Goadsby Knowledge Hub

Landlord Obligations

Updated: 20 October 2021

When letting a property landlords and tenants have different obligations to fulfil legal and contractual requirements. A good letting agent will make sure you are up to date on the ever-changing lettings legislation.

A landlord must make sure their property is habitable (Homes (Fitness for Human Habitation) Act 2018) by ensuring such things as there being adequate heating and washing facilities, that the tenant has the ability to cook and the property does not have a serious problem with damp.

A landlords needs to keep in repair the structure and exterior of the dwelling (Landlord and Tenant Act 1985)

A landlord needs to make sure the property is safe and conforms to legislation by:

- installing a smoke detector for each habitable floor and carbon monoxide detector in each room where there is a solid fuel burning appliance

- providing the tenant with a gas safety certificate where all gas appliances within the property are checked on an annual basis The Gas Safety (Installation and Use) Regulations 1998)

- providing the tenant with an electrical safety certificate where the electrics within the property are checked every 5 years The Electrical Equipment (Safety) Regulations 2016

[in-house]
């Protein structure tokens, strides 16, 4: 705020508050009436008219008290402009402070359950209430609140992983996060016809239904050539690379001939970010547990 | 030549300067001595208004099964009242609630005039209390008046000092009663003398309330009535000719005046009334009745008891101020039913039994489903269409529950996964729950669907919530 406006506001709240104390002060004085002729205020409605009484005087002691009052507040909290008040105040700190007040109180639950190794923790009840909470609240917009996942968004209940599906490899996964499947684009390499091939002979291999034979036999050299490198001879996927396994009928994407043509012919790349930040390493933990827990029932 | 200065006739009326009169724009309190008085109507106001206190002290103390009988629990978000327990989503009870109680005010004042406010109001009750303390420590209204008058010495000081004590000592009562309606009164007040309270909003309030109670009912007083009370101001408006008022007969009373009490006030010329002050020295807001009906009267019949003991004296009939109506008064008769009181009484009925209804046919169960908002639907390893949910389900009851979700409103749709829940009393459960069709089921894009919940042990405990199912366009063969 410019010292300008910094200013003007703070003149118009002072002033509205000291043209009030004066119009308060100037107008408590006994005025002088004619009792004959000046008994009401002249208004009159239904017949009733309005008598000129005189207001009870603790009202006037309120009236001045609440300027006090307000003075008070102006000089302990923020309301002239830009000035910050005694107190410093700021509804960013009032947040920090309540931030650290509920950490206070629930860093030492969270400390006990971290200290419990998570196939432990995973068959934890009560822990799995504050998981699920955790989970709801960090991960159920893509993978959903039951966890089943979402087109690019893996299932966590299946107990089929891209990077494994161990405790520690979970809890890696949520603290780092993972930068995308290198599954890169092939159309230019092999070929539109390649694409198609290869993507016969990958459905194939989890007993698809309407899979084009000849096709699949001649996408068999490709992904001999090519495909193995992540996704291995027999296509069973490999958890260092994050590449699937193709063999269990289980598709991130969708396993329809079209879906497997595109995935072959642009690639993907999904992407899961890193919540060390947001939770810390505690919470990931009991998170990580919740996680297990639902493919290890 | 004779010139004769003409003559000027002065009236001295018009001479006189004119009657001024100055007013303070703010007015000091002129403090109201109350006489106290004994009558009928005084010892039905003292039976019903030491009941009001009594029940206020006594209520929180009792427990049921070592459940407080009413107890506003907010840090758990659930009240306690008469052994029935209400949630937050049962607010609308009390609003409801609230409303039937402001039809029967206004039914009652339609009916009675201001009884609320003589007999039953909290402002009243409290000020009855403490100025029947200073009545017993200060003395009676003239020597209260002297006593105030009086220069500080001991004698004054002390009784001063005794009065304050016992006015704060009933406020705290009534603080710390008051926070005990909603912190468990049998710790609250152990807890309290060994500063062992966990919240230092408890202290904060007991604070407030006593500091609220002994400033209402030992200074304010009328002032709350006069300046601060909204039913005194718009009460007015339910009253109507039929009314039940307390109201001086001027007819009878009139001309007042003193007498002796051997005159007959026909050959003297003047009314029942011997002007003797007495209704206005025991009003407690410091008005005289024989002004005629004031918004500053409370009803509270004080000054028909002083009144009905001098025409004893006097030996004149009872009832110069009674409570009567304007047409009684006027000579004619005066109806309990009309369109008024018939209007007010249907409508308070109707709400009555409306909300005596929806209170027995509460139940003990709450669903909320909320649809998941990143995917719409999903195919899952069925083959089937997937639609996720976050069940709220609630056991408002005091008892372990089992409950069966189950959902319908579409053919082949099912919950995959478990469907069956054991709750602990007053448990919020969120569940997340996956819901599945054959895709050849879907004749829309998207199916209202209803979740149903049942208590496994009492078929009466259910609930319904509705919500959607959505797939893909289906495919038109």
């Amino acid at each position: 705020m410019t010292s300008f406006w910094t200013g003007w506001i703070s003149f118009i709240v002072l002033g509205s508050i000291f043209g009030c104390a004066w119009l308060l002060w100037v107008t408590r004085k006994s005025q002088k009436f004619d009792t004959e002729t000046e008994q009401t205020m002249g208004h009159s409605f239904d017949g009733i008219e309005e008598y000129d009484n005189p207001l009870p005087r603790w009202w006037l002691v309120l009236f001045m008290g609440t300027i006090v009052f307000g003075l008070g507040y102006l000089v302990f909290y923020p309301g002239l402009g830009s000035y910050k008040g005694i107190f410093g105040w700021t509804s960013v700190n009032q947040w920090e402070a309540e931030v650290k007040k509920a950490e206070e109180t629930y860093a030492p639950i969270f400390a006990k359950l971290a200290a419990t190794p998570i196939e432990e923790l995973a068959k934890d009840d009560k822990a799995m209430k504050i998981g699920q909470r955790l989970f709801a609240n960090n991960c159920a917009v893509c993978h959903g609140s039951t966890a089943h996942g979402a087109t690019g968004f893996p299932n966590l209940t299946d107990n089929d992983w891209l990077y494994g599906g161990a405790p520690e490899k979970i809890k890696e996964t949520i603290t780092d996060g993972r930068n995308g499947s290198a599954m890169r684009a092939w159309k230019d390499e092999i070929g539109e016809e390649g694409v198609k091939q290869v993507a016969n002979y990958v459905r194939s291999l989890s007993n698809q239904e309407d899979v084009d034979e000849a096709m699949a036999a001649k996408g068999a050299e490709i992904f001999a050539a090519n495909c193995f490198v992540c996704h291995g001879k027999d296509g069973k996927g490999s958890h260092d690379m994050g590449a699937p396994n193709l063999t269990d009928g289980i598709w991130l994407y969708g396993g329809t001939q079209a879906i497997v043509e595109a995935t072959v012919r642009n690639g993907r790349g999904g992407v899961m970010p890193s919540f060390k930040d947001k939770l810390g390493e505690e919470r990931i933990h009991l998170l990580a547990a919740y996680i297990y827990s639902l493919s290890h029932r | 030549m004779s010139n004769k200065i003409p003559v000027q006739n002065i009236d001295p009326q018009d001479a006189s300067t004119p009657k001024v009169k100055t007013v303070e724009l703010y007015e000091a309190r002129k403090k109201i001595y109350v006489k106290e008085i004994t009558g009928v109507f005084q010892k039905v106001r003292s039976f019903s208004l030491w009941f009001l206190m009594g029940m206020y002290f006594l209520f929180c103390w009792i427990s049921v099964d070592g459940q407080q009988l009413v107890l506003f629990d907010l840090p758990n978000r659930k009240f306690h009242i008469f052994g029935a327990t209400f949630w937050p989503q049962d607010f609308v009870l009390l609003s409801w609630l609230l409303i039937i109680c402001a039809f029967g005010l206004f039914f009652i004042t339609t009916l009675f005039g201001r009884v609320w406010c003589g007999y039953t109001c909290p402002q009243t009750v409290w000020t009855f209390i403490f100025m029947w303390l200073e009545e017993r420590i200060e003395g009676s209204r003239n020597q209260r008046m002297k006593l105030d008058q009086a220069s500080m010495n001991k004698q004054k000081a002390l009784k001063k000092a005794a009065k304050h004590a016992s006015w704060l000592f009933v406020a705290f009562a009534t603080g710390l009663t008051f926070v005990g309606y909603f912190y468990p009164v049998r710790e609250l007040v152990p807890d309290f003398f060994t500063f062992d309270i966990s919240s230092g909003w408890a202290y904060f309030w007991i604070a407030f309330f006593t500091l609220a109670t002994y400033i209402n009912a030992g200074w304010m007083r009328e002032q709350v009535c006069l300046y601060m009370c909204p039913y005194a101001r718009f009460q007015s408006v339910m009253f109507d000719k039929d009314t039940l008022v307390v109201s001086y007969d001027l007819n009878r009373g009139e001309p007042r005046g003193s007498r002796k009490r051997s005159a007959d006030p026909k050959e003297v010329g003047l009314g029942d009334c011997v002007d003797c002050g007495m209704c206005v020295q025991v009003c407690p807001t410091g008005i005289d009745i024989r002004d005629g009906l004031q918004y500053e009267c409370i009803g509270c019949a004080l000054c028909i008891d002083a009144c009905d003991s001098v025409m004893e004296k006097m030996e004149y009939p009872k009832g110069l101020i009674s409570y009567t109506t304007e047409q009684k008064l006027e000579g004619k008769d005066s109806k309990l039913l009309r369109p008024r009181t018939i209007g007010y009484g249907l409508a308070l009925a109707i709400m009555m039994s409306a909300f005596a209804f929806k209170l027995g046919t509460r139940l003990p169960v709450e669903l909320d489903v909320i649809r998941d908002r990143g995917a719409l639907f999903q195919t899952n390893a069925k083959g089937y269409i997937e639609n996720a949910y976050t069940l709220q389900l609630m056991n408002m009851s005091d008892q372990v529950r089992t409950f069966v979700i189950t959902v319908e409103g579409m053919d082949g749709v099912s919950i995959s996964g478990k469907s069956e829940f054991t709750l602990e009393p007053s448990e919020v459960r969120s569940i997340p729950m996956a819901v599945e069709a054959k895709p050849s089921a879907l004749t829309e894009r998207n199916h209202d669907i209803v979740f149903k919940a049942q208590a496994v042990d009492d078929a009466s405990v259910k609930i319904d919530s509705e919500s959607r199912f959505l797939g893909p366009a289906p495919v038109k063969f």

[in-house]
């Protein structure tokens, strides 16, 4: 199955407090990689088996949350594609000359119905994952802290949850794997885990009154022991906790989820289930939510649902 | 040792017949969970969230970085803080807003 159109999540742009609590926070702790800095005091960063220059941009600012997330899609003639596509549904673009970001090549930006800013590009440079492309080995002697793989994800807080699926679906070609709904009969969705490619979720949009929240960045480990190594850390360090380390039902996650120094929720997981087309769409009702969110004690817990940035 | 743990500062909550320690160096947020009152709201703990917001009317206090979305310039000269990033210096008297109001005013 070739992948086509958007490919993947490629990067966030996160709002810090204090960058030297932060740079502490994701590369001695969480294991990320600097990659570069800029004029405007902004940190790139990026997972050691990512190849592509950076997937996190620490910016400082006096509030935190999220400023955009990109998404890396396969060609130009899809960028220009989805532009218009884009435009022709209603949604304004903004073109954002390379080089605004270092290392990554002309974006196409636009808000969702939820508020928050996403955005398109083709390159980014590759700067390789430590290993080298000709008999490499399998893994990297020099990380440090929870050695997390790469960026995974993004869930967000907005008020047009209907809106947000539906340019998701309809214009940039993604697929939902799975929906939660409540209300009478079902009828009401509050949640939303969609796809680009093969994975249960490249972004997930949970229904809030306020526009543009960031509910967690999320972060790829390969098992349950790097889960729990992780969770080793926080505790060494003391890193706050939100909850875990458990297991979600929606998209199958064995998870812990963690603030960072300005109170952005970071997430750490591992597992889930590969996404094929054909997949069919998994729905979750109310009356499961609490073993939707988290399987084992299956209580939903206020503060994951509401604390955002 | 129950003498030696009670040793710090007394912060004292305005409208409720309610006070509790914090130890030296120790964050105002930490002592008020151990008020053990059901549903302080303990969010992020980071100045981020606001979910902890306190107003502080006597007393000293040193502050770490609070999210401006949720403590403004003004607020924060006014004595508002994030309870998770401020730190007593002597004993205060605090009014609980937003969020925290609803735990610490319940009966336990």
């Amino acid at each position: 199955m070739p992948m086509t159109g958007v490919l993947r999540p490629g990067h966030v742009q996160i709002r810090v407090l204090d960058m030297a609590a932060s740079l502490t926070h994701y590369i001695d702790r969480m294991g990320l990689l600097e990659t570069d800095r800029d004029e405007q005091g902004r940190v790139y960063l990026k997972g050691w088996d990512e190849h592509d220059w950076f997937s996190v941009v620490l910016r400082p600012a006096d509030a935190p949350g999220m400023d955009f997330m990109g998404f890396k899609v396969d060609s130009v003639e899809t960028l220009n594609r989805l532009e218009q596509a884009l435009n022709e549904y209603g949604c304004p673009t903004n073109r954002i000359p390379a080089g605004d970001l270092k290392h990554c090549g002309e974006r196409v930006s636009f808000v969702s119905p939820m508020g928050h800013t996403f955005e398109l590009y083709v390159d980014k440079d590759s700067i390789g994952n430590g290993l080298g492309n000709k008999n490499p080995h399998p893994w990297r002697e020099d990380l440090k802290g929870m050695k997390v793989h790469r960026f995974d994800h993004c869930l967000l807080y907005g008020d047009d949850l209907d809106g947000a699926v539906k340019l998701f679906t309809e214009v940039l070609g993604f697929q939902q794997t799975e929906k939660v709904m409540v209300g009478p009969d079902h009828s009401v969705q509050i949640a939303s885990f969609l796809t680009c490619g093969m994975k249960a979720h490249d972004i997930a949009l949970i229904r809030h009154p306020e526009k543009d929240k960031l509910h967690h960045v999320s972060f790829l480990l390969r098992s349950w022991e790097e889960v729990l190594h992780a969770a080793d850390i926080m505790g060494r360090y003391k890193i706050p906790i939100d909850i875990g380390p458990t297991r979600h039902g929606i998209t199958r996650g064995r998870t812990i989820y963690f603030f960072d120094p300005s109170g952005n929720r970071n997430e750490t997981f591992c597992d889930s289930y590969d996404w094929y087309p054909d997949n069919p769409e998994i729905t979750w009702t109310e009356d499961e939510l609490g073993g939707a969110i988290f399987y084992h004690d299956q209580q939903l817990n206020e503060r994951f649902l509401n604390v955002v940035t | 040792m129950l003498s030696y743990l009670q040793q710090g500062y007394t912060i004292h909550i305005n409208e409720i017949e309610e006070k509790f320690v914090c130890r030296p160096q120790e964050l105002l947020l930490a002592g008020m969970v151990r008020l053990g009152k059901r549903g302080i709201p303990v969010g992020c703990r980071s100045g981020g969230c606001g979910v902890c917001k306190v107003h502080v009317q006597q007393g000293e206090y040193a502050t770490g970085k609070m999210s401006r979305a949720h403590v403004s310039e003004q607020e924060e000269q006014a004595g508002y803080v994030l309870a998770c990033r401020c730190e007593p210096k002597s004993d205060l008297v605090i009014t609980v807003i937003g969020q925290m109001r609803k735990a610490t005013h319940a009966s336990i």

There must also be a current energy performance certificate for the property to agree a new let or to extend a current let. The certificate lasts for 10 years once completed and the energy rating must be E or above (some exemptions can be applied for through the local council).

If the property is furnished a landlord must make sure any soft furnishings left in the property comply with The Furniture and Furnishings (Fire) (Safety) Regulations 1988. Any soft furnishings (mattresses, sofas, window seats, bean bags etc…) should have a fire safe label. If manufactured after March 1989 it will comply with the regulation.

For larger properties where 3 or more unrelated people share facilities you may require a licence from the local authority for this 'house of multiple occupancy’. If the property has 5 or more unrelated sharers you will require a licence.

When a let is agreed prospective tenants are asked to provide identification to comply with ‘right to rent’ checks (Asylum and Immigration Act 1996) making sure the tenant has the right to reside in the UK. 

When a tenant moves in they must be provided with the certificates relating to the property and the latest version of the government ‘How to Rent’ and ‘How to Rent a Safe Home’ guides (Deregulation Act 2015).

Please note, the above article is not an exhaustive list of the legal requirements for landlords. The brief information contained in this article is believed to be accurate, however, it should not be relied upon in place of formal legal advice. 

Categories:

Residential Lettings

Sub Categories:

Legislation

Tags:

Mark Sanderson

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